This article aims to introduce al-ʿĀmirī’s (d. 381/992) al-Iršād li-taṣḥīḥ al-iʿtiqād, which had been listed among his lost works in the studies on him. This text, referred to by al-ʿĀmirī himself six times in his four extant works, provides us with important insights for understanding al-ʿĀmirī’s thought, particularly his use of philosophical terminology and teachings in explaining religious doctrines, used in polemics against the theologians. After establishing al-Iršād’s position in al-ʿĀmirī’s oeuvre, I first introduce its unique manuscript at the British Library, Collection of Oriental Manuscripts, Or. 9840. I then explain its aim, content, and structure in general, and determine its approximate date of composition; finally, I present the introduction of al-Iršād as an appendix.

10. Sara Abram, A Treatise on the Immortality of the Soul by Ibn Suwār, SGA 13 (2023), pp. 181-210
doi: 10.12871/978883339881510
Keywords: bū al-Ḫayr al-Ḥasan ibn Suwār, M. fī baqāʾ al-nafs al-nāṭiqa min al-insān ʿalā ra ʾy Arisṭūṭālis, Isḥāq ibn Ḥunayn, Aristotle’s De Anima, Alexander of Aphrodisias’ De Anima ,

Abstract, Full Text PDF

This article presents the edition and translation of the Treatise on the Immortality of the Rational Soul of Man According to Aristotle’s Opinion (M. fī baqāʾ al-nafs al-nāṭiqa min al-insān ʿalā ra ʾy Arisṭūṭālis) by the Christian philosopher and physician Abū al-Ḫayr al-Ḥasan ibn Suwār (942-post 1017). Its importance lies in the fact that: (i.) it provides the sole testimony concerning the doctrine of the immortality of the soul developed by a philosopher who was a significant representative of the intellectual life of his day; (ii.) it constitutes concrete evidence of the fact that the philosophical activity of the Baghdad Aristotelians did not concern only Aristotle’s logic, physics, and metaphysics, but also psychology and noetics; and (iii.) it transmits literal quotations from lost Arabic translations, representing their earliest testimony: three lemmata from Aristotle’s De Anima and one from Alexander of Aphrodisias’ De Anima in Isḥāq ibn Ḥunayn’s (830-911) translations.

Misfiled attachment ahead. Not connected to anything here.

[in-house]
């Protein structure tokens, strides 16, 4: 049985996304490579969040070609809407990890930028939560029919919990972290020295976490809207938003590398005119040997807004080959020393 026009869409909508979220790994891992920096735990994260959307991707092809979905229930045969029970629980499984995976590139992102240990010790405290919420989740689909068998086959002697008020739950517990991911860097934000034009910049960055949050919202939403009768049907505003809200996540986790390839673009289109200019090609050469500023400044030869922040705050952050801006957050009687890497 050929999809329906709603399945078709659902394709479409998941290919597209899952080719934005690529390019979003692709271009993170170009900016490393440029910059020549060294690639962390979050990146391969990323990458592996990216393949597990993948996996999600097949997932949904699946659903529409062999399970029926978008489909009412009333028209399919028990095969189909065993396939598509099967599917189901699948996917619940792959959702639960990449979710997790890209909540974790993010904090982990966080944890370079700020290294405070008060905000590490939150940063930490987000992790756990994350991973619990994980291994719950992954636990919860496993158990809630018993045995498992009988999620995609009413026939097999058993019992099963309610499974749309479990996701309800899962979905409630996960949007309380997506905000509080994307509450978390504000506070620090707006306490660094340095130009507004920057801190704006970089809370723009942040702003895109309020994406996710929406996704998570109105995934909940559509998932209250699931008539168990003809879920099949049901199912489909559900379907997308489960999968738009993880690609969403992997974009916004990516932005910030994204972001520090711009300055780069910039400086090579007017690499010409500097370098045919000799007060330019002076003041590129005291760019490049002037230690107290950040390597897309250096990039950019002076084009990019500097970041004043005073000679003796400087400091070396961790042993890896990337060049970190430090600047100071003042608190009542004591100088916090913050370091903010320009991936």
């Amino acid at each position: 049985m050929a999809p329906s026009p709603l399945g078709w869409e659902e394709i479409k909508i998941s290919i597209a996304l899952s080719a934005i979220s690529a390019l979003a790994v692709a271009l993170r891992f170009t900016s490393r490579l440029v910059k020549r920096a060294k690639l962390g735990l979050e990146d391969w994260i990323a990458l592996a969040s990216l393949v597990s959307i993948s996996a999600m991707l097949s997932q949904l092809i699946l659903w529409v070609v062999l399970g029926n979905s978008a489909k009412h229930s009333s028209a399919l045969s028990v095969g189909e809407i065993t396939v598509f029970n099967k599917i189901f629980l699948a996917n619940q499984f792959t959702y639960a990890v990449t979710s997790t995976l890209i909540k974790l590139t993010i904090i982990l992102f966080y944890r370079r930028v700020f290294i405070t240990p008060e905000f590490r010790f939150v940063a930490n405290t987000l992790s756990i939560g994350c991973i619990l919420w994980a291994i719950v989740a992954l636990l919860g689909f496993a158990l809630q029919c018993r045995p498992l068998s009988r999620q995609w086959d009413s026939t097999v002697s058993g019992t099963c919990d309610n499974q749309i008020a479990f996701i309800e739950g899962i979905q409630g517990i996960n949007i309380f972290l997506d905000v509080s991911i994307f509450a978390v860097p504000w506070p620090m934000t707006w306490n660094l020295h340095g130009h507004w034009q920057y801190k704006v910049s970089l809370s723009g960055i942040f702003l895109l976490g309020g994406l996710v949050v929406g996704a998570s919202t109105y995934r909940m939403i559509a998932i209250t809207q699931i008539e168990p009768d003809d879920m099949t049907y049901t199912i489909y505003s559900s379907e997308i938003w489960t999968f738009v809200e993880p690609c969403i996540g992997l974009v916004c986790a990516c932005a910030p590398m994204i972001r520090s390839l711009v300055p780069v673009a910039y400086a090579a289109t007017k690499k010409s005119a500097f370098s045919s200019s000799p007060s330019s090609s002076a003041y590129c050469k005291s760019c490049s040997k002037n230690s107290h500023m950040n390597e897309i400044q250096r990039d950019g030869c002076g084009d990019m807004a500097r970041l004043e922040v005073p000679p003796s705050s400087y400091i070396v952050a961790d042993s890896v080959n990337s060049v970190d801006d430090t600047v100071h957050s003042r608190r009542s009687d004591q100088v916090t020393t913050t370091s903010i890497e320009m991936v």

11. Zhenyu Cai, Revisiting Avicenna’s Semantics of Genus and Differentia, SGA 13 (2023), pp. 211-222
Affiliation: Trinity College, Cambridge
doi: 10.12871/978883339881511
Keywords: Mereology of Meaning, Avicenna, Genus, Differentia, Metaphysics of the Cure

Abstract, Full Text PDF

In recent years, the dominant approach to understanding Avicenna’s theory of meaning is to speak in terms of a mereology of meaning. In particular, Paul Thom’s mereological interpretation of Avicenna’s theory of the predicables offers a mathematical model to illustrate how the meaning of definition is mereologically constructed from genus and differentia. This paper aims to revisit Avicenna’s semantics of definition to examine the limitations of the mereological approach. I will highlight a few texts from chapter 7, Book V, the Metaphysics of the Cure, to show that Avicenna is aware of the possibility of developing a mereological interpretation of the meaning of the definition. As I will argue, however, he explicitly rejects this possibility and develops an alternative.

12. Banafsheh Eftekhari, Teymour Morel, An Unnoticed Fragment of the Ps.-Theology of Aristotle
in a Manuscript of Averroes’ Talḫīṣ al-Manṭiq Preserved in Iran
, SGA 13 (2023), pp. 223-230

Affiliations: Centre Jean Pépin – UMR 8230, CNRS Paris; Université de Genève
doi: 10.12871/978883339881512
Keywords: ps.-Theology of Aristotle, Arabic Plotinus, Arabic Plato, Arabic Aristotle, MS Kitābḫāna-yi Maǧlis-i Šūrā-yi Islāmī 1981

Abstract, Full Text PDF

This article reports the discovery of a fragment of the ps.-Theology of Aristotle in a codex preserved at the Library, Museum, and Documentation Center of the Parliament of the Islamic Republic of Iran. It will be shown that this fragment presents the peculiarity to accompany a copy of Averroes’ logical works, namely, the Middle Commentaries on the first four books of Aristotle’s Organon.

13. Lenn E. Goodman, Ibn Tufayl’s Ḥayy Ibn Yaqẓān Enters the Renaissance and the Enlightenment, SGA 13 (2023), pp. 231-256
Affiliation: Vanderbilt University, Nashville (Tennessee)
doi: 10.12871/978883339881513
Keywords: Ibn Ṭufayl, Ḥayy Ibn Yaqẓan, Edward Pococke, John Locke, George Keith

Abstract, Full Text PDF